>> Knocking on doors to pose an old question, is there support out there for a Scottish independence? Scottish nationalists preparing to fan out across the country in their tens of thousands hoping to convince Scots to back a second independence vote. First Minister, Nicola Sturgeon, set to announce her charm offensive on Friday.
Reuters' Liz O'Leary in Edinburgh says her SNP are hoping to find a Brexit-shaped foot in doors that were once firmly closed.>> If Brexit looks like it might be a soft Brexit then Scots may be encouraged to stick with the UK even if it's leaving the EU. Whereas if Brexit looks like it's gonna be a hard Brexit with lots of curbs on immigration and a lot of politically unpalatable changes for Scotland, then Scots may want the warm embrace of the SNP and Sturgeon's party.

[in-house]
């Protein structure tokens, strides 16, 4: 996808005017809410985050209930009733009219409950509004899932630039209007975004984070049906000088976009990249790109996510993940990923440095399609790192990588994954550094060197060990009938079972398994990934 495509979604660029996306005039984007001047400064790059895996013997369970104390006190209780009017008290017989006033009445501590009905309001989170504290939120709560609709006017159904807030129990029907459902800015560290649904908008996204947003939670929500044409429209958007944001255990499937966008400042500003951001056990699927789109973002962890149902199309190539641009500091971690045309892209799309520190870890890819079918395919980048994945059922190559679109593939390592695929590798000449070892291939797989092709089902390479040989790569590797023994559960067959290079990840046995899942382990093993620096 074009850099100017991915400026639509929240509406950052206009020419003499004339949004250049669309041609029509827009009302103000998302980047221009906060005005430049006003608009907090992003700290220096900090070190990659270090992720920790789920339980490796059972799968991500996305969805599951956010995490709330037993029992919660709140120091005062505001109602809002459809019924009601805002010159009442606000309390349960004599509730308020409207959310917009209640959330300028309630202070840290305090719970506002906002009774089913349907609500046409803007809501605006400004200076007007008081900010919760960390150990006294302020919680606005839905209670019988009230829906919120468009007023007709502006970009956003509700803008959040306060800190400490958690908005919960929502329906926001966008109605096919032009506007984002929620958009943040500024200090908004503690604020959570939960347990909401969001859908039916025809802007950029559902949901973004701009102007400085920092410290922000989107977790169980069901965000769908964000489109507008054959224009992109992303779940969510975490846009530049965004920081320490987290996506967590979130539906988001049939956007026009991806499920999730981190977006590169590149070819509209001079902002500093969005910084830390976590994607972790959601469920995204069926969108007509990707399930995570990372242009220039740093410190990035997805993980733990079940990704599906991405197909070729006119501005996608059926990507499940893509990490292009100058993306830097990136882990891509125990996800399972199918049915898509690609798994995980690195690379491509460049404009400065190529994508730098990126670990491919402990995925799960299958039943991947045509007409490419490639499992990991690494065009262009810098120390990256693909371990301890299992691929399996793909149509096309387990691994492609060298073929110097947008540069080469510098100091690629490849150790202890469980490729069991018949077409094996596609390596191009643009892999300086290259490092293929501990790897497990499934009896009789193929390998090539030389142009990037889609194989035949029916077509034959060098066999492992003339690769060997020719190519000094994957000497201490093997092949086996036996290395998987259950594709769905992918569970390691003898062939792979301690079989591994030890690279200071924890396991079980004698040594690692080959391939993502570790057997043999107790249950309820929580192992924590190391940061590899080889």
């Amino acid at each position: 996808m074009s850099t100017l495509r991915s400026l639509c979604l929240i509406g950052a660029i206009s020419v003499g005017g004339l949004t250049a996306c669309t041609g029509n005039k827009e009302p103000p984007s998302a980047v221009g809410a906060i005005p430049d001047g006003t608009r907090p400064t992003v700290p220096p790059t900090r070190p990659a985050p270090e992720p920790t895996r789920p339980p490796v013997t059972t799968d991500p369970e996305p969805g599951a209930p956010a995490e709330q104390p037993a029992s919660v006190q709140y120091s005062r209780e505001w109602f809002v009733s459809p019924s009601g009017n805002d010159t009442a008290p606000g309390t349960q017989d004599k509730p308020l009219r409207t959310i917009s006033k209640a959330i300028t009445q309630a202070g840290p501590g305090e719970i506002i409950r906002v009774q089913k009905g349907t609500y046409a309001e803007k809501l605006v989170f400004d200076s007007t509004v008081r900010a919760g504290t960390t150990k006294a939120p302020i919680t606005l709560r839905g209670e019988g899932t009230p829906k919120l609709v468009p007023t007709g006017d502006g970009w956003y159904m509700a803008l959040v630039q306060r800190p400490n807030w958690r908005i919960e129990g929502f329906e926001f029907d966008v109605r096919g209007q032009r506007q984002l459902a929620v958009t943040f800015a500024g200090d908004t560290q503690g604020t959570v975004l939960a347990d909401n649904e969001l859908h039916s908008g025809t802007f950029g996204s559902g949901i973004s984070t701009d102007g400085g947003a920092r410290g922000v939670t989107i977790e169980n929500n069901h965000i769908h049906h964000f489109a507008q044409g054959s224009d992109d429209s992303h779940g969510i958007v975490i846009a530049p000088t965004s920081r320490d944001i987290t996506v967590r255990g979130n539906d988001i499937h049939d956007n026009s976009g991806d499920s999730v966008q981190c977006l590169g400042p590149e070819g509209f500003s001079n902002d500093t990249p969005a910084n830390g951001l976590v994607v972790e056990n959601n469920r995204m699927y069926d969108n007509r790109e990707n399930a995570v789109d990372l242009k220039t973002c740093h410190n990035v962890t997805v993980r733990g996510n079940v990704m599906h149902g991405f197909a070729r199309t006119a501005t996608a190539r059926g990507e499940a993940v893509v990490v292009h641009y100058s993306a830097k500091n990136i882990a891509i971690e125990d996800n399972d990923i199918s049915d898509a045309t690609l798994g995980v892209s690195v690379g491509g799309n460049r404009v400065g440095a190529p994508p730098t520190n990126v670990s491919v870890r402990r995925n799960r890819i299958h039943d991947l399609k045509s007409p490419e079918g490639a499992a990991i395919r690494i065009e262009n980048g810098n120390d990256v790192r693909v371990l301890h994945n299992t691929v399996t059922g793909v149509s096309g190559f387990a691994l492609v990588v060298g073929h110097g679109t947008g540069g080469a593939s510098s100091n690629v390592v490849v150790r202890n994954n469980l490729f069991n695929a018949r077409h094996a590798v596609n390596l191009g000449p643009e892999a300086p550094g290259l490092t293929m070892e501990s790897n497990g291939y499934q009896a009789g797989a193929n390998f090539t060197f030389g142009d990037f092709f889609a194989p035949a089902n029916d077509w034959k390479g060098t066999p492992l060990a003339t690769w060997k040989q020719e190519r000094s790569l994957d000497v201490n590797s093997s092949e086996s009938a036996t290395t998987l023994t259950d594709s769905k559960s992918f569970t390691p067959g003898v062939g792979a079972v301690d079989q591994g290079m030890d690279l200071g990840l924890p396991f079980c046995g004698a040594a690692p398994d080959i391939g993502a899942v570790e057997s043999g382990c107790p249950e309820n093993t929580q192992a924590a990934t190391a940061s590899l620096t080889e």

>> Support here to stay in the EU was 62% and the outcome to leave has had some disgruntled Scots posing questions again, even those who once voted no to independence back in 2014. While most Scots don't back independence, opinion polls have narrowed. Sturgeon says she won't ask the question without backing from voters.
For her, this could be make or break.>> Her career and her success, I think, depends on whether or not she can win another referendum. But she has to keep the possibility of independence in the background because her voters want it. They are the main independence party and her voters support independence and as long as she has it on a back burner they will be happy, and at the same time she can kind of use it as a threat to the UK government in London.
>> For now, Sturgeon is just testing the waters. Do Scots want to be part of a non-EU Britain? Why did people vote against independence in 2014? And what might entice them to change their minds in the future?